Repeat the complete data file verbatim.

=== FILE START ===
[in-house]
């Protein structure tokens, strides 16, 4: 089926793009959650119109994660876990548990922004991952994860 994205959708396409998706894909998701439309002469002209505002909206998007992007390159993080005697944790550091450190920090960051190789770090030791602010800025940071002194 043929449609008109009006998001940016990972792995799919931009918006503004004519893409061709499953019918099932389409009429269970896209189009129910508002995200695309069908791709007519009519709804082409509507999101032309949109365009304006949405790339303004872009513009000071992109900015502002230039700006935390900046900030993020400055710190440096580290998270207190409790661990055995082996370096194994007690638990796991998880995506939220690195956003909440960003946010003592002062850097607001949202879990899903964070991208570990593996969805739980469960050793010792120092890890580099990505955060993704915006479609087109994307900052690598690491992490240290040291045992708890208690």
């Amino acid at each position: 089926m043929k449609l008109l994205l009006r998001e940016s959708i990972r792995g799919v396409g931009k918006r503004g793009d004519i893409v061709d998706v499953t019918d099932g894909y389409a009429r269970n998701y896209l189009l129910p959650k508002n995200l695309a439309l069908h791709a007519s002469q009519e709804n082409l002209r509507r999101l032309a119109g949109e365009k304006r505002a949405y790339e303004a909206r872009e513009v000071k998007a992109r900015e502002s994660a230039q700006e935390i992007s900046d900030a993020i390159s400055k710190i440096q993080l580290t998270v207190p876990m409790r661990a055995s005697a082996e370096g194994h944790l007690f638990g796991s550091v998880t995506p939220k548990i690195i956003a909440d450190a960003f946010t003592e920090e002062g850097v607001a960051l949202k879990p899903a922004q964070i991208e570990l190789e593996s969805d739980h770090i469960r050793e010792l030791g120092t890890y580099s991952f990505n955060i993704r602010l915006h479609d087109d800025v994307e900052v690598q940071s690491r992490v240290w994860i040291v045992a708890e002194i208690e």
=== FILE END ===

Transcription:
[in-house]
């Protein structure tokens, strides 16, 4: 089926793009959650119109994660876990548990922004991952994860 994205959708396409998706894909998701439309002469002209505002909206998007992007390159993080005697944790550091450190920090960051190789770090030791602010800025940071002194 043929449609008109009006998001940016990972792995799919931009918006503004004519893409061709499953019918099932389409009429269970896209189009129910508002995200695309069908791709007519009519709804082409509507999101032309949109365009304006949405790339303004872009513009000071992109900015502002230039700006935390900046900030993020400055710190440096580290998270207190409790661990055995082996370096194994007690638990796991998880995506939220690195956003909440960003946010003592002062850097607001949202879990899903964070991208570990593996969805739980469960050793010792120092890890580099990505955060993704915006479609087109994307900052690598690491992490240290040291045992708890208690």
């Amino acid at each position: 089926m043929k449609l008109l994205l009006r998001e940016s959708i990972r792995g799919v396409g931009k918006r503004g793009d004519i893409v061709d998706v499953t019918d099932g894909y389409a009429r269970n998701y896209l189009l129910p959650k508002n995200l695309a439309l069908h791709a007519s002469q009519e709804n082409l002209r509507r999101l032309a119109g949109e365009k304006r505002a949405y790339e303004a909206r872009e513009v000071k998007a992109r900015e502002s994660a230039q700006e935390i992007s900046d900030a993020i390159s400055k710190i440096q993080l580290t998270v207190p876990m409790r661990a055995s005697a082996e370096g194994h944790l007690f638990g796991s550091v998880t995506p939220k548990i690195i956003a909440d450190a960003f946010t003592e920090e002062g850097v607001a960051l949202k879990p899903a922004q964070i991208e570990l190789e593996s969805d739980h770090i469960r050793e010792l030791g120092t890890y580099s991952f990505n955060i993704r602010l915006h479609d087109d800025v994307e900052v690598q940071s690491r992490v240290w994860i040291v045992a708890e002194i208690e």